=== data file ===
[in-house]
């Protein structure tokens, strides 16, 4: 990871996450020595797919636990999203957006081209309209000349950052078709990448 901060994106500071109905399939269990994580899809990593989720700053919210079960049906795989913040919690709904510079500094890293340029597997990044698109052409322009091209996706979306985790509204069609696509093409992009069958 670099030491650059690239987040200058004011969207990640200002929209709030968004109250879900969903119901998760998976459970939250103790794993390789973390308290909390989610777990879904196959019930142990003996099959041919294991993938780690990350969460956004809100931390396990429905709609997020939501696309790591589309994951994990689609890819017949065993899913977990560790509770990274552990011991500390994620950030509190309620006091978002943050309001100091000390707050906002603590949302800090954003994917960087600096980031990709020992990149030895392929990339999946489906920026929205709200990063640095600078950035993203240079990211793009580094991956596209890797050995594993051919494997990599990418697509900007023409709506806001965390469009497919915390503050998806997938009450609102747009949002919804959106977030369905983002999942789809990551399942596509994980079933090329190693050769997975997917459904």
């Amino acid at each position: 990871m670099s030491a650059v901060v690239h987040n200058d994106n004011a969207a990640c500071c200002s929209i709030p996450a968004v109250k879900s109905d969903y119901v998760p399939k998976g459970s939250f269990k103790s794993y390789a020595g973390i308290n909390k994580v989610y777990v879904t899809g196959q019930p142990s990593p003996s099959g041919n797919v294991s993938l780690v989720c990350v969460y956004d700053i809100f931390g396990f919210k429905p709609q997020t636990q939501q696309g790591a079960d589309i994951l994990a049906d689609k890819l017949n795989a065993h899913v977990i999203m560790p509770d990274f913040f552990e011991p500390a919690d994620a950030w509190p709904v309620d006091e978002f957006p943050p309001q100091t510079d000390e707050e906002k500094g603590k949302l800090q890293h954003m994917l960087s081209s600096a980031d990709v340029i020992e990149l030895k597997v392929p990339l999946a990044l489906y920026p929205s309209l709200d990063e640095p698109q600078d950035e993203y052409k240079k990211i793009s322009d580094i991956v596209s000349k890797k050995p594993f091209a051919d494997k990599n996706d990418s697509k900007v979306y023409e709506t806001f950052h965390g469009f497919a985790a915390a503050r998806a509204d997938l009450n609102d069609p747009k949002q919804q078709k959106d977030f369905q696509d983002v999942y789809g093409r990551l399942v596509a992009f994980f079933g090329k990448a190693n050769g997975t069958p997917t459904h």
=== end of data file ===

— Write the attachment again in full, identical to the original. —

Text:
[in-house]
């Protein structure tokens, strides 16, 4: 990871996450020595797919636990999203957006081209309209000349950052078709990448 901060994106500071109905399939269990994580899809990593989720700053919210079960049906795989913040919690709904510079500094890293340029597997990044698109052409322009091209996706979306985790509204069609696509093409992009069958 670099030491650059690239987040200058004011969207990640200002929209709030968004109250879900969903119901998760998976459970939250103790794993390789973390308290909390989610777990879904196959019930142990003996099959041919294991993938780690990350969460956004809100931390396990429905709609997020939501696309790591589309994951994990689609890819017949065993899913977990560790509770990274552990011991500390994620950030509190309620006091978002943050309001100091000390707050906002603590949302800090954003994917960087600096980031990709020992990149030895392929990339999946489906920026929205709200990063640095600078950035993203240079990211793009580094991956596209890797050995594993051919494997990599990418697509900007023409709506806001965390469009497919915390503050998806997938009450609102747009949002919804959106977030369905983002999942789809990551399942596509994980079933090329190693050769997975997917459904």
């Amino acid at each position: 990871m670099s030491a650059v901060v690239h987040n200058d994106n004011a969207a990640c500071c200002s929209i709030p996450a968004v109250k879900s109905d969903y119901v998760p399939k998976g459970s939250f269990k103790s794993y390789a020595g973390i308290n909390k994580v989610y777990v879904t899809g196959q019930p142990s990593p003996s099959g041919n797919v294991s993938l780690v989720c990350v969460y956004d700053i809100f931390g396990f919210k429905p709609q997020t636990q939501q696309g790591a079960d589309i994951l994990a049906d689609k890819l017949n795989a065993h899913v977990i999203m560790p509770d990274f913040f552990e011991p500390a919690d994620a950030w509190p709904v309620d006091e978002f957006p943050p309001q100091t510079d000390e707050e906002k500094g603590k949302l800090q890293h954003m994917l960087s081209s600096a980031d990709v340029i020992e990149l030895k597997v392929p990339l999946a990044l489906y920026p929205s309209l709200d990063e640095p698109q600078d950035e993203y052409k240079k990211i793009s322009d580094i991956v596209s000349k890797k050995p594993f091209a051919d494997k990599n996706d990418s697509k900007v979306y023409e709506t806001f950052h965390g469009f497919a985790a915390a503050r998806a509204d997938l009450n609102d069609p747009k949002q919804q078709k959106d977030f369905q696509d983002v999942y789809g093409r990551l399942v596509a992009f994980f079933g090329k990448a190693n050769g997975t069958p997917t459904h």